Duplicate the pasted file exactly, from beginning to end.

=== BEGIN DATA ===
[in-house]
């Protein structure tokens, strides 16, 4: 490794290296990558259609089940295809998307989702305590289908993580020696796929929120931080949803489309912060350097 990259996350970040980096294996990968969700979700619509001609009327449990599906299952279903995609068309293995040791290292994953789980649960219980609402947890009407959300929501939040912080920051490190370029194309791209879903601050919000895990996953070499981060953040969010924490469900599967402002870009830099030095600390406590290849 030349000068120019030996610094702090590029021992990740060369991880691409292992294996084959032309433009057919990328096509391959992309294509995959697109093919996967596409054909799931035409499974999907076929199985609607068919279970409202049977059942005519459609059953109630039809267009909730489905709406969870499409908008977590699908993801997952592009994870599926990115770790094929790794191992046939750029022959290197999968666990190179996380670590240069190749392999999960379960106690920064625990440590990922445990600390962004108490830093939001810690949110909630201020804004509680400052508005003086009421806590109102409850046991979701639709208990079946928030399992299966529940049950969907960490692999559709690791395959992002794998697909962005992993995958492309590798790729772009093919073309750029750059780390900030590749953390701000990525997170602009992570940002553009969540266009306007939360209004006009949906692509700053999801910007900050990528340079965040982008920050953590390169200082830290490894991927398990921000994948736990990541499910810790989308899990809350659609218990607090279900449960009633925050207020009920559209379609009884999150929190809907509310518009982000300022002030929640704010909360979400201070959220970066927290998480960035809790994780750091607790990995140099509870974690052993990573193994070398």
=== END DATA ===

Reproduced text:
[in-house]
């Protein structure tokens, strides 16, 4: 490794290296990558259609089940295809998307989702305590289908993580020696796929929120931080949803489309912060350097 990259996350970040980096294996990968969700979700619509001609009327449990599906299952279903995609068309293995040791290292994953789980649960219980609402947890009407959300929501939040912080920051490190370029194309791209879903601050919000895990996953070499981060953040969010924490469900599967402002870009830099030095600390406590290849 030349000068120019030996610094702090590029021992990740060369991880691409292992294996084959032309433009057919990328096509391959992309294509995959697109093919996967596409054909799931035409499974999907076929199985609607068919279970409202049977059942005519459609059953109630039809267009909730489905709406969870499409908008977590699908993801997952592009994870599926990115770790094929790794191992046939750029022959290197999968666990190179996380670590240069190749392999999960379960106690920064625990440590990922445990600390962004108490830093939001810690949110909630201020804004509680400052508005003086009421806590109102409850046991979701639709208990079946928030399992299966529940049950969907960490692999559709690791395959992002794998697909962005992993995958492309590798790729772009093919073309750029750059780390900030590749953390701000990525997170602009992570940002553009969540266009306007939360209004006009949906692509700053999801910007900050990528340079965040982008920050953590390169200082830290490894991927398990921000994948736990990541499910810790989308899990809350659609218990607090279900449960009633925050207020009920559209379609009884999150929190809907509310518009982000300022002030929640704010909360979400201070959220970066927290998480960035809790994780750091607790990995140099509870974690052993990573193994070398």